He agreed with the plaintiffs that personal protective equipment is not required for many of the tasks involved with performing an abortion and none are needed for medication abortions or required abdominal ultrasound examinations.
Abbott and Paxton then appealed to the Fifth Circuit a second time, claiming Yeakel’s insistence on blocking the ban shows a “lack of respect for the rule of law.” The same 2–1 majority reinstated the ban on April 10, but this time the panel including an exception allowing surgical abortions for pregnancies near the state’s 22-week limit on legal abortions. Four days later, the majority declined Texas’ request to halt medication abortions as it considered the state’s latest appeal.
Planned Parenthood Action Fund President Alexis McGill Johnson criticized the reinstatement of Abbott’s ban as “politics at its absolute worst.”
“Unbelievable,” she tweeted. “If @GovAbbott *really* cared about the health and safety of Texans, he wouldn’t be forcing people to leave their homes, drive hundreds of miles, and endanger themselves (and others) JUST to access time-sensitive care.”
Johnson criticized the two majority judges for releasing their opinion without the pending dissenting opinion, implying they were in a hurry to ban abortion again. The lone dissenter is U.S. Circuit Judge James L. Dennis, an appointee of President Bill Clinton.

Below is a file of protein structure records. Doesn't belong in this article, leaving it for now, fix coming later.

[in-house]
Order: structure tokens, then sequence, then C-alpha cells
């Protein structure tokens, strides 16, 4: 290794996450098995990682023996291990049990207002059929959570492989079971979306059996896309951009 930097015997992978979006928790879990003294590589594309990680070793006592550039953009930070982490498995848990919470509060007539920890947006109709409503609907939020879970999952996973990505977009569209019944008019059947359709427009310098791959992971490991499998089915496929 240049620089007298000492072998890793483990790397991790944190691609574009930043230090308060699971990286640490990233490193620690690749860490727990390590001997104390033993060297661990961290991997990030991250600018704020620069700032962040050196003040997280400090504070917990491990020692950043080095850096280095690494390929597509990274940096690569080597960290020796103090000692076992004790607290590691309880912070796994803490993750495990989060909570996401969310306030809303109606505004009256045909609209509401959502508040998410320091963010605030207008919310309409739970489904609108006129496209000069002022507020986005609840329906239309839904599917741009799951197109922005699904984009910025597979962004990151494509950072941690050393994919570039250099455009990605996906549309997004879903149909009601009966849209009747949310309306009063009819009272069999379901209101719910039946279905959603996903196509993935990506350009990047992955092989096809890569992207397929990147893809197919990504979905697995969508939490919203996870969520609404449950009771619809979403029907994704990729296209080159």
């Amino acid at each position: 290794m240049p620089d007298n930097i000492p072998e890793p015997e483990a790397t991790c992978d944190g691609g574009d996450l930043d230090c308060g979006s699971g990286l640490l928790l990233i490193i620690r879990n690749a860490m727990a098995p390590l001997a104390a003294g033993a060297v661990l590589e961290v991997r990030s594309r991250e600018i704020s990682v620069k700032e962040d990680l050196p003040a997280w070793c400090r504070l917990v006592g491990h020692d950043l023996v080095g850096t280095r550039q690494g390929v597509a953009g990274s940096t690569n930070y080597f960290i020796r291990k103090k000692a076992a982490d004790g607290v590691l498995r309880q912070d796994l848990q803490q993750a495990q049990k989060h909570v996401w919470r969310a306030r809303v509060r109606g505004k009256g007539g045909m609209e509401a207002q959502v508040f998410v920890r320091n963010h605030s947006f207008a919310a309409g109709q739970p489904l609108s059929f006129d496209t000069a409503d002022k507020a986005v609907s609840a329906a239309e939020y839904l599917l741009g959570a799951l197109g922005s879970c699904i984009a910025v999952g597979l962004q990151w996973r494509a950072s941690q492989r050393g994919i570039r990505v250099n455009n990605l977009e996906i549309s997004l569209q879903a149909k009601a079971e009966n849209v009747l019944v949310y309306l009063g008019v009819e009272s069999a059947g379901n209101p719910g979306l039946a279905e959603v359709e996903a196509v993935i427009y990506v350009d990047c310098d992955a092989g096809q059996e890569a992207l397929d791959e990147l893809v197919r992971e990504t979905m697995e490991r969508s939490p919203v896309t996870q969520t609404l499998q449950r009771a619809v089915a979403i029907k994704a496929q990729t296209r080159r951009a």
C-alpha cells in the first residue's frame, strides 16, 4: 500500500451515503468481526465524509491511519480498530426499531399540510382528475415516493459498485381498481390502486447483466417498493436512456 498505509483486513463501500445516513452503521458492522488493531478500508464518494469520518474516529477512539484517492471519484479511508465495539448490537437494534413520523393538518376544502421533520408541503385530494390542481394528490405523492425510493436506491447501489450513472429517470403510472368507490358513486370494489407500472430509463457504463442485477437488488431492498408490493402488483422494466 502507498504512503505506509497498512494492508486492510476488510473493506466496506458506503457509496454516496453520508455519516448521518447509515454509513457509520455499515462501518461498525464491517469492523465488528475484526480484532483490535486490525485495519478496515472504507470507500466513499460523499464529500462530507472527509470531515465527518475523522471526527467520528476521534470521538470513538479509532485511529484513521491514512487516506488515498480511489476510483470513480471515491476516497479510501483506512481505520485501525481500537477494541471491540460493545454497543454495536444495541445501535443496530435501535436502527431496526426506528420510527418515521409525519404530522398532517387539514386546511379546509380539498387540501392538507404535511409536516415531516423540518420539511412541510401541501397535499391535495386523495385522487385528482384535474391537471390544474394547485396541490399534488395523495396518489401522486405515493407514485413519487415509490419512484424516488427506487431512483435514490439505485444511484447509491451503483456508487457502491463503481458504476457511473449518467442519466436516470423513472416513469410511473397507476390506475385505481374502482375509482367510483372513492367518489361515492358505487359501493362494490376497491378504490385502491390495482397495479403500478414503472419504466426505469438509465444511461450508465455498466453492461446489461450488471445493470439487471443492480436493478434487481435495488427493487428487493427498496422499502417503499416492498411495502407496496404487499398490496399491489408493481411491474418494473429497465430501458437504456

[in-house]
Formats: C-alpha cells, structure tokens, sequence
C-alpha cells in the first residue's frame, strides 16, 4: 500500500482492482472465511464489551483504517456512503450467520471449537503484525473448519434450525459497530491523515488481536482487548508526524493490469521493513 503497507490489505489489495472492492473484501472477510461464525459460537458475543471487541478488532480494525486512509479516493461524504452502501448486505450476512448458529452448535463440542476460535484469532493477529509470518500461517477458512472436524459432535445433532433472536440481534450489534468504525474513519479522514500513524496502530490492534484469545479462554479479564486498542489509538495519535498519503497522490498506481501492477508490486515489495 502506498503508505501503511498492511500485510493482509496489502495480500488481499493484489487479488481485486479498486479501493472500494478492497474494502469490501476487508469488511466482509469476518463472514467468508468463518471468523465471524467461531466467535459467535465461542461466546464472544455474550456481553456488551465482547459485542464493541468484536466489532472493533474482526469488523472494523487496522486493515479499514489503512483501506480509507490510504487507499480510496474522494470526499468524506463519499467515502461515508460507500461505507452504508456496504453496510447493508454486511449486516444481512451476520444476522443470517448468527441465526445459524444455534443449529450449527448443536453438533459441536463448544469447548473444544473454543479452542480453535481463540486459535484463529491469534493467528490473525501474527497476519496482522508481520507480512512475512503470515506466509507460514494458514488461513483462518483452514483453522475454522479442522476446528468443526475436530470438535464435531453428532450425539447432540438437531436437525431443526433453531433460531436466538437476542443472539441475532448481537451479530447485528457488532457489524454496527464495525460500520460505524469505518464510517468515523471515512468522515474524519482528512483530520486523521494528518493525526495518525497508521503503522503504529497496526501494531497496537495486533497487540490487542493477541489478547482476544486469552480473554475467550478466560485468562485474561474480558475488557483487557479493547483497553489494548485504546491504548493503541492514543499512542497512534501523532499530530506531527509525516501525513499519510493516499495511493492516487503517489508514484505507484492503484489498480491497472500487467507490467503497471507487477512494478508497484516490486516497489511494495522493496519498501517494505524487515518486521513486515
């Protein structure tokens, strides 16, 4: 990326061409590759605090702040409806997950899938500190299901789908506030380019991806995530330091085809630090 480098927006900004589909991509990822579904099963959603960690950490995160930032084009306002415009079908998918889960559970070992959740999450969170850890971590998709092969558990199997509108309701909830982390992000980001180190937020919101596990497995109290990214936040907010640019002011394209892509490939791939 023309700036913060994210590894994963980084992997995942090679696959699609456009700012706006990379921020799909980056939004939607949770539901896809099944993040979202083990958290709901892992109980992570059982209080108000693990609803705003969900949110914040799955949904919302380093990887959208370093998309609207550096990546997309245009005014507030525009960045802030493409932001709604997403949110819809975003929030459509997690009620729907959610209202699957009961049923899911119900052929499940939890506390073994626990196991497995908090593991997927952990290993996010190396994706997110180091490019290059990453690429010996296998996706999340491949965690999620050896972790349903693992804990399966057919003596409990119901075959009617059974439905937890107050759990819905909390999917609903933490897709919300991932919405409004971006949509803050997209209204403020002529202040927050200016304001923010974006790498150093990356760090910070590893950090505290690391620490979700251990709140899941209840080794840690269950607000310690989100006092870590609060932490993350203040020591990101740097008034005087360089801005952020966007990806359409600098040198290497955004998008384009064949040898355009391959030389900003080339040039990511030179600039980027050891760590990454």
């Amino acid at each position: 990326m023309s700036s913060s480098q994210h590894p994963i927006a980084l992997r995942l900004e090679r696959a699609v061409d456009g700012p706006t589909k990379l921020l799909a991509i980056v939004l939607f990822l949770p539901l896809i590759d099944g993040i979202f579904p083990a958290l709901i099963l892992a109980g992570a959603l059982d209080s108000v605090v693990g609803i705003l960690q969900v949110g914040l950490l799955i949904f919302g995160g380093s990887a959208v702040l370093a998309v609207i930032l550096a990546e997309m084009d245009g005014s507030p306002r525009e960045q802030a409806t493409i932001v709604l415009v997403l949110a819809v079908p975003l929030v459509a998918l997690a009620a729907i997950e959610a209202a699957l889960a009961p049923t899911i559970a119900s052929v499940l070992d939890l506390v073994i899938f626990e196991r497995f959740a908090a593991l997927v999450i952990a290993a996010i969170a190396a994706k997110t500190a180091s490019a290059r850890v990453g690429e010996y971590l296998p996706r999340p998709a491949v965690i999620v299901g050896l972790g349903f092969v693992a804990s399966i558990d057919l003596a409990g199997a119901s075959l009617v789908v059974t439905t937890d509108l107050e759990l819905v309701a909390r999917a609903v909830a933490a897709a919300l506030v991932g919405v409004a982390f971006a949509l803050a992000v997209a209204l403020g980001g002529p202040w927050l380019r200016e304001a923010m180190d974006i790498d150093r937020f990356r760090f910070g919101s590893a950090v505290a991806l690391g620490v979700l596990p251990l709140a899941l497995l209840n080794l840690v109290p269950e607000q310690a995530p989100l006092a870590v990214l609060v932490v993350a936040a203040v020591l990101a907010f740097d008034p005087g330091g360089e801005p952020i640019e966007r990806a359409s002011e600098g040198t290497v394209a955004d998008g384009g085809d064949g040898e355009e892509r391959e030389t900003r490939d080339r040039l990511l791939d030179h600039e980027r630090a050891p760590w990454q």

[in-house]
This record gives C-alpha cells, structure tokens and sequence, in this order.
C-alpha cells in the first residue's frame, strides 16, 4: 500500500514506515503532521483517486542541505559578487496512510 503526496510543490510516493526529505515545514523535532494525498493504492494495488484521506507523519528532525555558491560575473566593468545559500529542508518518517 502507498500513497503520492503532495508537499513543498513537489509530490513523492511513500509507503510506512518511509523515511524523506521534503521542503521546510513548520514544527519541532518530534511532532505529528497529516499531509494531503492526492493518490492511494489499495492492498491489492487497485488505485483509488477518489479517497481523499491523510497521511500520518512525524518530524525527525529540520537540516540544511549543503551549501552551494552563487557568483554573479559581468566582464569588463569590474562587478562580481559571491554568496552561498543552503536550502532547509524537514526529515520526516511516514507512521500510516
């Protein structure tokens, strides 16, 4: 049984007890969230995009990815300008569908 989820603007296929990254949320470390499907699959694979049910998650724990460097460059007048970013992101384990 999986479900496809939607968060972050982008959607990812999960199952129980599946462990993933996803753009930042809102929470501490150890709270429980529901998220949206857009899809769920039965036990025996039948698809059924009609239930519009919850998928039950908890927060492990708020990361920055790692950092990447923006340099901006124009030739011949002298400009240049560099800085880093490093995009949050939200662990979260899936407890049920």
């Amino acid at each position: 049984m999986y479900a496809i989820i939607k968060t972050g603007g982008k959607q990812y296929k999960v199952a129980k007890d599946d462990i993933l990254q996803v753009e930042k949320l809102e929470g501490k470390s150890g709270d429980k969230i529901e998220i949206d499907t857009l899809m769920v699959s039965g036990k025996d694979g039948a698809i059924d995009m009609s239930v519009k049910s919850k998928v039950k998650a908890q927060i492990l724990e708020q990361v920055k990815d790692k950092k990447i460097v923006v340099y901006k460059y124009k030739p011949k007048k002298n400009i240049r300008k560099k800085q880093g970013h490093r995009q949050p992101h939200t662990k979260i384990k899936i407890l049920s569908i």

“I guess checks and balances are just inconvenient when it comes to denying time sensitive healthcare,” she tweeted.
Paxton said he is pleased with the Fifth Circuit’s latest ruling in the case.
“Without exception, Texans must continue to work together to stop the spread of COVID-19,” he said in a statement. “Governor Abbott’s order ensures that hospital beds, supplies and personal protective equipment remain available for the medical professionals on the frontlines of this battle.”
With the Fifth Circuit’s latest order, the only abortions performed in the state of Texas will be surgical procedures for patients who, based on a physician’s judgment, would be past the 22-week legal limit for an abortion in Texas on April 22, 2020.
Abbott’s order will expire on Tuesday, April 21. A new order will go into effect one day later, allowing surgeries in a hospital if it can certify in writing that it will reserve a certain capacity for Covid-19 patents and will not use personal protective equipment from any public source.
The American Civil Liberties Union of Texas said “there is no reason to believe” abortion clinics will not be allowed to use this certification process.
The latest reinstatement of Abbott’s order comes three days after a group of Fort Worth oral surgeons sued the city and two abortion clinics in Tarrant County District Court, demanding the city impose its own ban on abortion procedures with an exception for cases where the mother’s life is at risk.
Lead plaintiff Gregory B. Scheideman disputes the city’s current stay-at-home order, claiming it “allows an illegal medical procedure (abortion) to continue while prohibiting lawful procedures such as dentistry, oral surgery, and orthodontics during the COVID-19 pandemic.”
The doctors claim their practices are being discriminated against by being closed under the city’s order while abortion providers are still open. They seek a temporary restraining order for violations of the Texas Constitution, claiming the abortion clinics are “selfishly” using personal protective equipment during a time of crisis.